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\begin{align*} x(t) &= e^{-t/2}\left(\cos(\sqrt{11}t/2)+\frac1{\sqrt{11}}\sin(\sqrt{11}t/2)\right)\\ &= \frac{\sqrt{12}}{\sqrt{11}} e^{-t/2} \cos(\sqrt{11}t/2)-\phi \end{align*} where $\phi=\tan^{-1}(1/\sqrt{11})$.

Original picture: http://i.stack.imgur.com/QCiFW.png

How is arctan derived in this example? Probably some kind of identity has been used, like $\frac{\cos(x)}{\sin(x)}=\frac{1}{\tan(x)}$

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Just consider the case of $$A=\cos(x)+a\sin(x)$$ and define $a=\tan(\phi)$. So $$A=\cos(x)+\tan(\phi)\sin(x)=\frac{\cos(x)\cos(\phi)+\sin(\phi)\sin(x)}{\cos(\phi)}=\frac{\cos(x-\phi)}{\cos(\phi)}$$ Now, using $\sin^2(\phi)+\cos^2(\phi)=1$, so $\frac{\sin^2(\phi)}{\cos^2(\phi)}+1=\frac{1}{\cos^2(\phi)}=1+a^2$ and then $\cdots$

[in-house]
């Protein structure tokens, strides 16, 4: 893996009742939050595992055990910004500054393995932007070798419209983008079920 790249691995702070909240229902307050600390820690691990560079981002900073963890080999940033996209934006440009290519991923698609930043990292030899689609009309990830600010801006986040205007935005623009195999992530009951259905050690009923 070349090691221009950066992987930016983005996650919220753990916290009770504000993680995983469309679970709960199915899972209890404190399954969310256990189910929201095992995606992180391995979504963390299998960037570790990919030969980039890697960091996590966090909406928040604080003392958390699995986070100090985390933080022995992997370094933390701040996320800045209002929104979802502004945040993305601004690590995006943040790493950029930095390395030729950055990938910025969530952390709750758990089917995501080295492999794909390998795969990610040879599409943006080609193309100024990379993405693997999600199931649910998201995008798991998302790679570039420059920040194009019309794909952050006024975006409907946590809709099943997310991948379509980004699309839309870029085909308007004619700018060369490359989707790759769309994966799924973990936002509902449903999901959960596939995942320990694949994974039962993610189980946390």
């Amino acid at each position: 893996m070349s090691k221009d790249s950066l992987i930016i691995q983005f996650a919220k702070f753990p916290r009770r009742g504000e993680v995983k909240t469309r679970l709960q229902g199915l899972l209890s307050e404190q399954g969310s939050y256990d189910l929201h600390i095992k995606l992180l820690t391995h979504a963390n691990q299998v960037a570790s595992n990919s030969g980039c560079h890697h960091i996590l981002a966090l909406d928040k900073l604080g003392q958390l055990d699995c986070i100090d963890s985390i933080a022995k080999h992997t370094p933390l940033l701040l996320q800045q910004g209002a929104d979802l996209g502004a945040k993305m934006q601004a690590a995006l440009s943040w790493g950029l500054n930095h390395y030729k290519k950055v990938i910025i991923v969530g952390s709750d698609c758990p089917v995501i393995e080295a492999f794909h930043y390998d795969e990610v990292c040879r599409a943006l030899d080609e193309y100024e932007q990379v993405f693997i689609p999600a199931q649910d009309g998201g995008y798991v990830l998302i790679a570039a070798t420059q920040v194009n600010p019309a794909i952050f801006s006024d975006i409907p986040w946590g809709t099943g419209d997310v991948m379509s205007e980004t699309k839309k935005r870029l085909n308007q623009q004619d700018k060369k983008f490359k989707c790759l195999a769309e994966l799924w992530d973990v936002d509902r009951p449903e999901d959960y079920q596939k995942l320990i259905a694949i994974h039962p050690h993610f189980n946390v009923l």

I am sure that you can take from here.

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  • $\begingroup$ What is $\frac{1}{\cos(\phi)}$ as defined before the dots ? $\endgroup$ – Claude Leibovici Nov 16 '14 at 9:36

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